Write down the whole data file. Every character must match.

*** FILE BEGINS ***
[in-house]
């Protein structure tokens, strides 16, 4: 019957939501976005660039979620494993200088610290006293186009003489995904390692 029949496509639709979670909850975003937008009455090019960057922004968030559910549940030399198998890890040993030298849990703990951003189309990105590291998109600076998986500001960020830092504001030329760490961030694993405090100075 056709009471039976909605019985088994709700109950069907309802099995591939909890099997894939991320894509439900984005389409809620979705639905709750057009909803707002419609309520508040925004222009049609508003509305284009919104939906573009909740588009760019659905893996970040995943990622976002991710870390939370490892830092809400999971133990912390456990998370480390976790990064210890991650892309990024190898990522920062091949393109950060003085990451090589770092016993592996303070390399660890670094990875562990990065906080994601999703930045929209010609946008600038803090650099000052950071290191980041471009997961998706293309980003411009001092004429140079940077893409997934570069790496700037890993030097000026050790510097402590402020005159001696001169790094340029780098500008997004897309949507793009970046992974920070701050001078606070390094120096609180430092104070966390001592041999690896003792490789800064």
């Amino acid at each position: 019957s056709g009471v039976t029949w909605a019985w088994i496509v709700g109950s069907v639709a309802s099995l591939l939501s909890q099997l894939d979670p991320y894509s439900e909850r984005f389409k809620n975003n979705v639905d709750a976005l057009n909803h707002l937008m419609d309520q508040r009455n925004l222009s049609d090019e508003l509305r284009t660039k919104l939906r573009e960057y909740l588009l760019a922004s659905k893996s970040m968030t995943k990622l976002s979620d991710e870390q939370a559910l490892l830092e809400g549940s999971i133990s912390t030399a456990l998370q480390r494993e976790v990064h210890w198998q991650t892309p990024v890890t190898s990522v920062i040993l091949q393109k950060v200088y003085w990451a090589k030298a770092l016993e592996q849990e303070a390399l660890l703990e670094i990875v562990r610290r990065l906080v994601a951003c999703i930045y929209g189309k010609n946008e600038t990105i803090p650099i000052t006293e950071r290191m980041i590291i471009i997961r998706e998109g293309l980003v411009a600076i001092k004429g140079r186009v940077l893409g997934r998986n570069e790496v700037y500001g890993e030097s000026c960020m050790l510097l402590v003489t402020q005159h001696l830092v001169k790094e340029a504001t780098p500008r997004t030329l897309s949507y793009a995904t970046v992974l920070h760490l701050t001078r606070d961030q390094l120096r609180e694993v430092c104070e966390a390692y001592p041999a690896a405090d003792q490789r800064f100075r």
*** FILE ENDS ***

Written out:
[in-house]
């Protein structure tokens, strides 16, 4: 019957939501976005660039979620494993200088610290006293186009003489995904390692 029949496509639709979670909850975003937008009455090019960057922004968030559910549940030399198998890890040993030298849990703990951003189309990105590291998109600076998986500001960020830092504001030329760490961030694993405090100075 056709009471039976909605019985088994709700109950069907309802099995591939909890099997894939991320894509439900984005389409809620979705639905709750057009909803707002419609309520508040925004222009049609508003509305284009919104939906573009909740588009760019659905893996970040995943990622976002991710870390939370490892830092809400999971133990912390456990998370480390976790990064210890991650892309990024190898990522920062091949393109950060003085990451090589770092016993592996303070390399660890670094990875562990990065906080994601999703930045929209010609946008600038803090650099000052950071290191980041471009997961998706293309980003411009001092004429140079940077893409997934570069790496700037890993030097000026050790510097402590402020005159001696001169790094340029780098500008997004897309949507793009970046992974920070701050001078606070390094120096609180430092104070966390001592041999690896003792490789800064």
């Amino acid at each position: 019957s056709g009471v039976t029949w909605a019985w088994i496509v709700g109950s069907v639709a309802s099995l591939l939501s909890q099997l894939d979670p991320y894509s439900e909850r984005f389409k809620n975003n979705v639905d709750a976005l057009n909803h707002l937008m419609d309520q508040r009455n925004l222009s049609d090019e508003l509305r284009t660039k919104l939906r573009e960057y909740l588009l760019a922004s659905k893996s970040m968030t995943k990622l976002s979620d991710e870390q939370a559910l490892l830092e809400g549940s999971i133990s912390t030399a456990l998370q480390r494993e976790v990064h210890w198998q991650t892309p990024v890890t190898s990522v920062i040993l091949q393109k950060v200088y003085w990451a090589k030298a770092l016993e592996q849990e303070a390399l660890l703990e670094i990875v562990r610290r990065l906080v994601a951003c999703i930045y929209g189309k010609n946008e600038t990105i803090p650099i000052t006293e950071r290191m980041i590291i471009i997961r998706e998109g293309l980003v411009a600076i001092k004429g140079r186009v940077l893409g997934r998986n570069e790496v700037y500001g890993e030097s000026c960020m050790l510097l402590v003489t402020q005159h001696l830092v001169k790094e340029a504001t780098p500008r997004t030329l897309s949507y793009a995904t970046v992974l920070h760490l701050t001078r606070d961030q390094l120096r609180e694993v430092c104070e966390a390692y001592p041999a690896a405090d003792q490789r800064f100075r």